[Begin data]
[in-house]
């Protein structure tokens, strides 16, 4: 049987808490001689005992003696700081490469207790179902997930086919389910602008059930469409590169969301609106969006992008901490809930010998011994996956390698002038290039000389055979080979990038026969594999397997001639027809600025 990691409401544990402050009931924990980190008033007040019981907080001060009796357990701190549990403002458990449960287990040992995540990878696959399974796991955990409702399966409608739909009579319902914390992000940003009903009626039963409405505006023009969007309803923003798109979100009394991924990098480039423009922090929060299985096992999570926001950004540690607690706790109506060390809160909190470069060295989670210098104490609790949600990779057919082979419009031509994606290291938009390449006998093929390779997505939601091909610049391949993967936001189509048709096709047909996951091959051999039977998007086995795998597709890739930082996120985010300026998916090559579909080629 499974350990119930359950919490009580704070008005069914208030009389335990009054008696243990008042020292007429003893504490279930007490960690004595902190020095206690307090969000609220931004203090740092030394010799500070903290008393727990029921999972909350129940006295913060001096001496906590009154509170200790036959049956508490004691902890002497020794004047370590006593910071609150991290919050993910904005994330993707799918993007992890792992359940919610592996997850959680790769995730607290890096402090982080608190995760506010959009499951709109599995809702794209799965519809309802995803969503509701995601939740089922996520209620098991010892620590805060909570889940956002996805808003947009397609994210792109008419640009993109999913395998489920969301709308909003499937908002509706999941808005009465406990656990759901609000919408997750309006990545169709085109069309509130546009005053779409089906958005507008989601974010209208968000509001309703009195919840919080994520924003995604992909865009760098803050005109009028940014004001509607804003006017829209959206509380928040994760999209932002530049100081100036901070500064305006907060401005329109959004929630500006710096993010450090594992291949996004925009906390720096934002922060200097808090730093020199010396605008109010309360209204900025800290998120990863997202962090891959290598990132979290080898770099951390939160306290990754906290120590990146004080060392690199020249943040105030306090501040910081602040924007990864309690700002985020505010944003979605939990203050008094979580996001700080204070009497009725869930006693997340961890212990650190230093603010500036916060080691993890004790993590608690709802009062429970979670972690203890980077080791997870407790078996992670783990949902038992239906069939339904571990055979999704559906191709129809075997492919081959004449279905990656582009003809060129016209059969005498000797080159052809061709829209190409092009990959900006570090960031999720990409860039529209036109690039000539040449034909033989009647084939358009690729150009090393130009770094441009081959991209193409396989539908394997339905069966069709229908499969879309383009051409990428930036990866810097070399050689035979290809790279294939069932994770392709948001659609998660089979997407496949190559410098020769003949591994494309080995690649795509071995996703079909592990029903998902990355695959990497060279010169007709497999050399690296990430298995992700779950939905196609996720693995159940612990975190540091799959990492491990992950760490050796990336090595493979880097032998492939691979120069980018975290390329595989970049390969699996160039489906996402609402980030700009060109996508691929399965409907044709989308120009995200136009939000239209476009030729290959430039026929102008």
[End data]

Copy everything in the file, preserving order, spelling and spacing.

[in-house]
């Protein structure tokens, strides 16, 4: 049987808490001689005992003696700081490469207790179902997930086919389910602008059930469409590169969301609106969006992008901490809930010998011994996956390698002038290039000389055979080979990038026969594999397997001639027809600025 990691409401544990402050009931924990980190008033007040019981907080001060009796357990701190549990403002458990449960287990040992995540990878696959399974796991955990409702399966409608739909009579319902914390992000940003009903009626039963409405505006023009969007309803923003798109979100009394991924990098480039423009922090929060299985096992999570926001950004540690607690706790109506060390809160909190470069060295989670210098104490609790949600990779057919082979419009031509994606290291938009390449006998093929390779997505939601091909610049391949993967936001189509048709096709047909996951091959051999039977998007086995795998597709890739930082996120985010300026998916090559579909080629 499974350990119930359950919490009580704070008005069914208030009389335990009054008696243990008042020292007429003893504490279930007490960690004595902190020095206690307090969000609220931004203090740092030394010799500070903290008393727990029921999972909350129940006295913060001096001496906590009154509170200790036959049956508490004691902890002497020794004047370590006593910071609150991290919050993910904005994330993707799918993007992890792992359940919610592996997850959680790769995730607290890096402090982080608190995760506010959009499951709109599995809702794209799965519809309802995803969503509701995601939740089922996520209620098991010892620590805060909570889940956002996805808003947009397609994210792109008419640009993109999913395998489920969301709308909003499937908002509706999941808005009465406990656990759901609000919408997750309006990545169709085109069309509130546009005053779409089906958005507008989601974010209208968000509001309703009195919840919080994520924003995604992909865009760098803050005109009028940014004001509607804003006017829209959206509380928040994760999209932002530049100081100036901070500064305006907060401005329109959004929630500006710096993010450090594992291949996004925009906390720096934002922060200097808090730093020199010396605008109010309360209204900025800290998120990863997202962090891959290598990132979290080898770099951390939160306290990754906290120590990146004080060392690199020249943040105030306090501040910081602040924007990864309690700002985020505010944003979605939990203050008094979580996001700080204070009497009725869930006693997340961890212990650190230093603010500036916060080691993890004790993590608690709802009062429970979670972690203890980077080791997870407790078996992670783990949902038992239906069939339904571990055979999704559906191709129809075997492919081959004449279905990656582009003809060129016209059969005498000797080159052809061709829209190409092009990959900006570090960031999720990409860039529209036109690039000539040449034909033989009647084939358009690729150009090393130009770094441009081959991209193409396989539908394997339905069966069709229908499969879309383009051409990428930036990866810097070399050689035979290809790279294939069932994770392709948001659609998660089979997407496949190559410098020769003949591994494309080995690649795509071995996703079909592990029903998902990355695959990497060279010169007709497999050399690296990430298995992700779950939905196609996720693995159940612990975190540091799959990492491990992950760490050796990336090595493979880097032998492939691979120069980018975290390329595989970049390969699996160039489906996402609402980030700009060109996508691929399965409907044709989308120009995200136009939000239209476009030729290959430039026929102008």